Every year Hollywood elite gather in Los Angeles to recognize and celebrate (mostly) American cinema at the awards ceremony for the Oscars. In 2020, a film named “Parasite” dominated the evening winning four Oscar Awards, including Best Picture of the Year. Bong Joon-Ho, director of Parasite (and a sociology major!), wrote a genre-defying feature about class inequality and the depravity of humans when presented with that which is just out of their reach. Critics rave about the range of performance from comedy to drama to terror. The audience at the screening of Parasite at Cannes Film Festival gave an 8-minute standing ovation. This is the first foreign language film to ever win Oscar for Best Picture overall. Parasite did what no other film in the history of cinema has done, and now the door is open for more international films to enter into the running. This week we explore cinema through the lens of globalization, class conflict, and how the success of a film augments the view of a tarnished brand.
Instructors, click on the link below to download this week’s lecture for use in your classroom. The deck contains a writing prompt, a debate question, as well as other assessment questions.
LO1: Explain how globalization trends influence the spread of culture across populations through media.
LO2: Discuss what the meaning of social class is and the universal cultural quality of greed.
LO3: Explain why the class conflict focus of the film might resonate with so many critics and audiences leading to its wide acclaim.
Parasite: Bong Joon-ho’s historic Oscars win celebrated in South Korea
South Korean film Parasite dominated the Academy Awards with its haul including best picture and director for Bong Joon-ho. The comedy-crime-drama also won the original screenplay and international feature film awards. The moment Parasite was awarded best picture – a first for any non-English language film in the Oscars’ 92-year-history – prompted outpourings of joy in Bong’s native country. Many were glad the film propelled South Korea – and reflection on its gaping wealth gap – into the global spotlight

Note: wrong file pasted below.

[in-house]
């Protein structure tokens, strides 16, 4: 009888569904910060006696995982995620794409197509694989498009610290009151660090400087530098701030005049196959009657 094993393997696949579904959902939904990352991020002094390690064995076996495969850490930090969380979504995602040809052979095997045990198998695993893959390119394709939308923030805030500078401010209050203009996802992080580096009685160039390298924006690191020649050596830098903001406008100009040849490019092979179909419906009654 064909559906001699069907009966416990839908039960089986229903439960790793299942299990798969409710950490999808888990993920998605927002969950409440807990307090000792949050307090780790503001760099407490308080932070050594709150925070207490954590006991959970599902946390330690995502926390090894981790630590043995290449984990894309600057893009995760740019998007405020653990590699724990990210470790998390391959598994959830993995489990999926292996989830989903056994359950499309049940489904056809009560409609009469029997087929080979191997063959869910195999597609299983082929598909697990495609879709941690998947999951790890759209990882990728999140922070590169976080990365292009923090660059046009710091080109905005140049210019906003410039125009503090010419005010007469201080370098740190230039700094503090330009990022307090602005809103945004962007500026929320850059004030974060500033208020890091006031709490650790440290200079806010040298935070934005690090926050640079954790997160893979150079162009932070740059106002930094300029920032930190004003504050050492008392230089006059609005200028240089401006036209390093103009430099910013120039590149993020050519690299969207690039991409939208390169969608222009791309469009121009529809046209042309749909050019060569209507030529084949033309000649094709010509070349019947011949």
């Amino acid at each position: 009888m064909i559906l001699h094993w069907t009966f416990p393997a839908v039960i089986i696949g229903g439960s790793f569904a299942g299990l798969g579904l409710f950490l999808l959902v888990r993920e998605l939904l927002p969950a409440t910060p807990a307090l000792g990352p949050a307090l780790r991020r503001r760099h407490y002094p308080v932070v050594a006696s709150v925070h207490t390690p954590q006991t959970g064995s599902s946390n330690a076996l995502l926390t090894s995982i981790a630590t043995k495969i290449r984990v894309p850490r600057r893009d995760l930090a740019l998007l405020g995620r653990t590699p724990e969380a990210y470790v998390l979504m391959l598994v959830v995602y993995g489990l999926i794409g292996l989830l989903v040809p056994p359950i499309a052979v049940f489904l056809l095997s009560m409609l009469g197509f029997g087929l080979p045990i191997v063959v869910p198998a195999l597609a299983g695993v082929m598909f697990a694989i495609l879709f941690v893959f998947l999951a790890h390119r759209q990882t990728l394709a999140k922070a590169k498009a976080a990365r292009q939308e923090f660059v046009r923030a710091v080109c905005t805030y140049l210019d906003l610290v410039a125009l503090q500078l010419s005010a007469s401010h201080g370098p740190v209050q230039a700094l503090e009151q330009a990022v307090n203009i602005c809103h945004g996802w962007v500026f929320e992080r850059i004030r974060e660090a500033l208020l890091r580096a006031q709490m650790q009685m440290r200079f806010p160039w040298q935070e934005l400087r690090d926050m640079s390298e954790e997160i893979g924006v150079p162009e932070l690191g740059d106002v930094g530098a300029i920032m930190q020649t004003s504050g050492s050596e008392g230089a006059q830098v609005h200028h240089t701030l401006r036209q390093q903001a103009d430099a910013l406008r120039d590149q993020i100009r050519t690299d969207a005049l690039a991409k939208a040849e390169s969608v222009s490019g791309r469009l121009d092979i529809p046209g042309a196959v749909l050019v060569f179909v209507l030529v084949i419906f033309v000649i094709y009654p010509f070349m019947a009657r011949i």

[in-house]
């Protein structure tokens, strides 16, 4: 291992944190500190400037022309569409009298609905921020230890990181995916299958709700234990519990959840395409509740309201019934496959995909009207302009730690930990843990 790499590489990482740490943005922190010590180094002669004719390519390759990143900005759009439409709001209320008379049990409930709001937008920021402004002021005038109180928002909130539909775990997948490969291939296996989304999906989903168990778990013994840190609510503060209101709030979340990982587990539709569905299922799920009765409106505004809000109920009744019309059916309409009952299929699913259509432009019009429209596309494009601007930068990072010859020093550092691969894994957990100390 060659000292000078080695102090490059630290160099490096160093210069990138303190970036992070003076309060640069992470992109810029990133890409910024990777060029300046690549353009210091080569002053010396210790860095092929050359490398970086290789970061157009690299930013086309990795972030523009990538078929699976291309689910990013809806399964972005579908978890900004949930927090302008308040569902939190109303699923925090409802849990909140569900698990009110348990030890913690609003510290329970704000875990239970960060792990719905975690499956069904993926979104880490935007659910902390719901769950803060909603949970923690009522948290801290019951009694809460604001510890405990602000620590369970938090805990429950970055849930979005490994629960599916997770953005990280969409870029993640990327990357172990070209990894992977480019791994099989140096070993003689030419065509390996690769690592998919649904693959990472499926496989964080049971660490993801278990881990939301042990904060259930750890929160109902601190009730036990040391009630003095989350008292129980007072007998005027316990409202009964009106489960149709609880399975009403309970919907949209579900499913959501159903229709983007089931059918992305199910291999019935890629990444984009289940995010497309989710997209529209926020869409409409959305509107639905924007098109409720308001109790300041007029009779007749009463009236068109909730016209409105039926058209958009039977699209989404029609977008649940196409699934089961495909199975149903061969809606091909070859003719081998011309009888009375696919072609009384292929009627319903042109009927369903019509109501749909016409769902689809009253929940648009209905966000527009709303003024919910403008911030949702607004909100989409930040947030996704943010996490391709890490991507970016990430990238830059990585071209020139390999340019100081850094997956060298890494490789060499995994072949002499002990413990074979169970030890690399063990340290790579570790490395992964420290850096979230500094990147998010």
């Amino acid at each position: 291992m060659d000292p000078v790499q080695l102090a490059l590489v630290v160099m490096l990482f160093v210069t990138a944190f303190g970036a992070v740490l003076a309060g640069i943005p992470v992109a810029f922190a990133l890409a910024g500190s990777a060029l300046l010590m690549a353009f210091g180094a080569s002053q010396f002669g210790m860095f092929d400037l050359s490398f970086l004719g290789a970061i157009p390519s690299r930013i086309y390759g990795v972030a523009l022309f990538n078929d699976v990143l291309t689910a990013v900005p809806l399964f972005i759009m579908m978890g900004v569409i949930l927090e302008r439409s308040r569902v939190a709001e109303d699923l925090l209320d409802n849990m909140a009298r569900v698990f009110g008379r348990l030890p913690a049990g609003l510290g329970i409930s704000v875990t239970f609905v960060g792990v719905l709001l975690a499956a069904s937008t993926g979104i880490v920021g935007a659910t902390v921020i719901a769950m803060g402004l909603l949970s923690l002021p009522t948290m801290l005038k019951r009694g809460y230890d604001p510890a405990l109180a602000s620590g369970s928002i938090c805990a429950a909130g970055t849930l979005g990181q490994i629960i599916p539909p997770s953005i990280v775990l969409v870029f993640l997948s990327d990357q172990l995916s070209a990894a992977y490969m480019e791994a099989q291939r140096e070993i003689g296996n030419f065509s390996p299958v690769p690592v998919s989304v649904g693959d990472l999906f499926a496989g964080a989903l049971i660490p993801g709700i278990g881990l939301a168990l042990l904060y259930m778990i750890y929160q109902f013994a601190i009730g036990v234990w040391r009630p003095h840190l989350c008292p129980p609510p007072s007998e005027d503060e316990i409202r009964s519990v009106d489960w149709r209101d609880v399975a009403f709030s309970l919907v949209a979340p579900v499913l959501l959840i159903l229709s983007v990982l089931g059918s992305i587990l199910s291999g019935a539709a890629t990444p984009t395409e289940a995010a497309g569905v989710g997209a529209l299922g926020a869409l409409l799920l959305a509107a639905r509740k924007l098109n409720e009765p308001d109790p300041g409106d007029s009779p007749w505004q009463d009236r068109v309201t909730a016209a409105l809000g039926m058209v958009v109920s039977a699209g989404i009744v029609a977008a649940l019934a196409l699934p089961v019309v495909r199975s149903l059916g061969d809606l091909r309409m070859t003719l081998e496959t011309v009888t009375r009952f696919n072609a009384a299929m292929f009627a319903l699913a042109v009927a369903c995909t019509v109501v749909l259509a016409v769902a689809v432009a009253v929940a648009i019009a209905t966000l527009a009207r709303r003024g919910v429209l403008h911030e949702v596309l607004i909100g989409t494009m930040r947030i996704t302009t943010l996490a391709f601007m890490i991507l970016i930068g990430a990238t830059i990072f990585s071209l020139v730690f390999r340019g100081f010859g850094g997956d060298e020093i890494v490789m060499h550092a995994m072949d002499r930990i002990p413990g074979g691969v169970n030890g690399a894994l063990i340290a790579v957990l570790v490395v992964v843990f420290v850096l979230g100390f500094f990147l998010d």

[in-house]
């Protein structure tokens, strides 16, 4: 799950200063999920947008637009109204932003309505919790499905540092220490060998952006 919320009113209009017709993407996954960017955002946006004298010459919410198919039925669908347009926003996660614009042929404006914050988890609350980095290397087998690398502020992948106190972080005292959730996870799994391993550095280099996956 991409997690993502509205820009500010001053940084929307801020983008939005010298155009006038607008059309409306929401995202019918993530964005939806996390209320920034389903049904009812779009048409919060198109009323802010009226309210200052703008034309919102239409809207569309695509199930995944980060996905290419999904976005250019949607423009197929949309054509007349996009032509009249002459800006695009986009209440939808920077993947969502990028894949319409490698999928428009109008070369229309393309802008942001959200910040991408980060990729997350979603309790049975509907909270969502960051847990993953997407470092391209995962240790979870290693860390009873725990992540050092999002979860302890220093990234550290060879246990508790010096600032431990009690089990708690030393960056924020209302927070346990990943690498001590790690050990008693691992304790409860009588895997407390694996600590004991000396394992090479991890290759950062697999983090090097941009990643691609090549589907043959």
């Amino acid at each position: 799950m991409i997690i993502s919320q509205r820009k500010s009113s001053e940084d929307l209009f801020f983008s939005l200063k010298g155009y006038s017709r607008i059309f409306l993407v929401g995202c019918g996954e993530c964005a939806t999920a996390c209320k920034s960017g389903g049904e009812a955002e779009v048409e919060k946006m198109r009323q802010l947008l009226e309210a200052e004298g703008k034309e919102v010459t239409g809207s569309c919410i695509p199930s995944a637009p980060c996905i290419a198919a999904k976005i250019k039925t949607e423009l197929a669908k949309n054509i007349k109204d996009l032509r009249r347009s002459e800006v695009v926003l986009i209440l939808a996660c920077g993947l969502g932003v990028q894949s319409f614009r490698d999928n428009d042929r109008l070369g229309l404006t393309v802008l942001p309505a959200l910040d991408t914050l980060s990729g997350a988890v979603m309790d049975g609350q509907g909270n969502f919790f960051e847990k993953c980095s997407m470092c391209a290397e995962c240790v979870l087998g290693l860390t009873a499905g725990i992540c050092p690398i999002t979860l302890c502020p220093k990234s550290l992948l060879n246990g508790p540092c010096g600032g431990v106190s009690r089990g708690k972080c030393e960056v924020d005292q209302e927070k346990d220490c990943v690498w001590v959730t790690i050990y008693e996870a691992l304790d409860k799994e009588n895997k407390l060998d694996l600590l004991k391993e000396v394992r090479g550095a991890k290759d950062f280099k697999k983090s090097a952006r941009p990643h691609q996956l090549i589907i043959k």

Why Parasite Winning the Best Picture Oscar Matters
Parasite won big at the Oscars. In this video I examine why it’s the most important Best Picture win in Oscar history. Why do you think it matters? Let me know in the comments below!
Korean Film Critic & Parasite Translator Says Oscar Nomination is ‘Something Nobody Imagined’ | TIME
Parasite racked up six nominations, becoming the first South Korean film to be nominated for both Best Picture and Best International Feature Film.
What is the relationship between capitalism and globalization? What culture is most responsible for the diffusion of the capitalist culture throughout the world? How has this influenced the spread of globalization and the growth of capitalist gain?
Why might Karl Marx be interested in watching the film Parasite? Why might Marx not be surprised that over 100 years after his death, we are still dealing with the same capitalist influence on social order…and in many ways conditions have worsened for millions?
Parasite is set in a South Korean community, and yet audiences in the United States are able to immediately connect with the plot line. What are the universal qualities of living in a class-based culture? Will the “wokeness” of Hollywood last?
In your own word, what is the American dream? Where did this idea come from? Which agent(s) of socialization are most responsible for the development of this concept in your mind? Is it achievable for everyone? How might some cultures work to incorporate the idea of the American dream into their cultural fabric? How is this related to the idea of meritocracy?
Describe the process of social mobility in American society. On a macro scale, what mechanisms work to advantage some and disadvantage others? On a micro scale, what interactions are supportive and unsupportive of advancement for human beings in American society? Do you believe that everyone has the same chances to rise to the top? Why or why not?
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Americans who are opposed to watching movies because they are not in English and they are unwilling to read subtitles could be described, sociologically, as being…
b. culturally relative
_______ is the economic ideology that resources, status, and access on has to advantage in social class ranking is allocated based on the achievements (or not) of every individual in society.
d. material wealth
With regard to social class inequality in American society, a functionalist may argue that…
a. class conflict is stabilizing for society because those with the best skills rise
b. decision-making among individual parents is driven by definitions of money
c. schoolchildren are less likely to be friends with other students who are poorer than them
d. powerful forces work to maintain the system of oppression they benefit from
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